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Sloane is walking back to happiness


By Eleanor Crooks

Kamau Murray had a message for his charge Sloane Stephens when she called him five months ago: "Let me know when you can walk."

Following surgery, Stephens was not allowed to put any weight on her foot for 16 weeks. She began hitting tennis balls sitting on a chair. Two months after her first tournament back, she won the US Open.

The story, Stephens said on court following her 6-3 6-0 trouncing of fellow American Madison Keys in the final, was impossible. Yet there she was, lifting her first grand slam trophy on home soil and, with wide-eyed incredulity, collecting a cheque for £2.8million.

Stephens had plateaued after reaching her first grand slam semi-final at the Australian Open in 2013 before turning to Murray ahead of the 2016 season. The former college player combined his coaching with a corporate job in pharmaceuticals until two years ago when he decided to go full-time.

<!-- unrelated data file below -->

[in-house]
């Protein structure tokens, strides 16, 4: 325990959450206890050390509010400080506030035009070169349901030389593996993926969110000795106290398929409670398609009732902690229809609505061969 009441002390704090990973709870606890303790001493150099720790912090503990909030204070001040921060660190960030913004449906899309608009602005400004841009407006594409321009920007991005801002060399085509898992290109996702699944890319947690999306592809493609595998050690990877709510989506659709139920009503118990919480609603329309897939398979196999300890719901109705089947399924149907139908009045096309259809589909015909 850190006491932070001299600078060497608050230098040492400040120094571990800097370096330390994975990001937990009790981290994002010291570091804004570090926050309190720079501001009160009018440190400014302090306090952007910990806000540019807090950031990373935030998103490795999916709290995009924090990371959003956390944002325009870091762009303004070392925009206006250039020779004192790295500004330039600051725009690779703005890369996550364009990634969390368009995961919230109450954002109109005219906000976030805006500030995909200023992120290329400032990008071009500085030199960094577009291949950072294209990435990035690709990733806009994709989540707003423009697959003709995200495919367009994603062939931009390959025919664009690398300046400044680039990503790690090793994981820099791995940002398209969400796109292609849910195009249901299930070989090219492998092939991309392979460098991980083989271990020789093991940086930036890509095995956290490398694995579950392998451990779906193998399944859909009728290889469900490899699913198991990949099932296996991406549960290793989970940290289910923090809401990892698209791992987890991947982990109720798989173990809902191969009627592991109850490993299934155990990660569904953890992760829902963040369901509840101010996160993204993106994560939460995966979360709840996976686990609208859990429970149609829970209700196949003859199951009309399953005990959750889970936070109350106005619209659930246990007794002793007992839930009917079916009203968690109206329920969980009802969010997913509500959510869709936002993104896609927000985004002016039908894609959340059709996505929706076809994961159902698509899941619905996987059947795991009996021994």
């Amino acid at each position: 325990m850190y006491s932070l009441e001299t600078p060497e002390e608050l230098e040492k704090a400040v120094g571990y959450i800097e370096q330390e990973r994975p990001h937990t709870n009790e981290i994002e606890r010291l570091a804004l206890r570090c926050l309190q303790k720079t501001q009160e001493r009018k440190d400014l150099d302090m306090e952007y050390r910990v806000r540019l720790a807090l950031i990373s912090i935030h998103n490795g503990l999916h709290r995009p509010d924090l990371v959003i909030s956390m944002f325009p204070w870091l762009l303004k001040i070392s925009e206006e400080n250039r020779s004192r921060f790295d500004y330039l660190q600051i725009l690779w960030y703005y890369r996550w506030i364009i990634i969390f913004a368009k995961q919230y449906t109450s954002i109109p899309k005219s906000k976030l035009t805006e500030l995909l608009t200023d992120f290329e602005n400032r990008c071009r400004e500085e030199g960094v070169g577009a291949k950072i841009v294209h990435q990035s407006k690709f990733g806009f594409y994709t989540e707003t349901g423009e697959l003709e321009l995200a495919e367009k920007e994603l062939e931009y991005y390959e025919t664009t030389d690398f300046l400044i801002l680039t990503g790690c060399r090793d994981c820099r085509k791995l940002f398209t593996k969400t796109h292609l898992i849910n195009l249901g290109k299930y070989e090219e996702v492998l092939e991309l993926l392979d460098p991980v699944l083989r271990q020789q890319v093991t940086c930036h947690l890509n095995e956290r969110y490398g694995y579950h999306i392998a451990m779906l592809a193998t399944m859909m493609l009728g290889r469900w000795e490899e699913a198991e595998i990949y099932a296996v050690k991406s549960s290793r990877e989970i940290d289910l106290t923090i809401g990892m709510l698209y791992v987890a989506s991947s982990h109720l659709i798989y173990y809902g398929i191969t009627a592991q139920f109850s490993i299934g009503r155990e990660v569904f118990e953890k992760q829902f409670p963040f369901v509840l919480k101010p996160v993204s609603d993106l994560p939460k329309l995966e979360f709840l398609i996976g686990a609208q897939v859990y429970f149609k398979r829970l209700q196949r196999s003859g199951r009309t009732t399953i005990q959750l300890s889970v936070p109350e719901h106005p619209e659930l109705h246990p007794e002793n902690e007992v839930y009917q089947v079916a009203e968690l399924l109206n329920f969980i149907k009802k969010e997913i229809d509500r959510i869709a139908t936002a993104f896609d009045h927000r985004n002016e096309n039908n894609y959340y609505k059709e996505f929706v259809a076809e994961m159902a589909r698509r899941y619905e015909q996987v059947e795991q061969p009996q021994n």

He also established a foundation in Chicago teaching tennis to underprivileged children and it was Stephens' enthusiasm for that project that convinced him she was a player he wanted to work with.

"You get the game taken away from you and then you come back, you start to appreciate it more," said Murray.

"She legitimately loves to play tennis. She would call me, and she was all, 'I can't wait to get back on the court'. I was like, 'Really? I'm enjoying my kids now, let me know when you can walk'."

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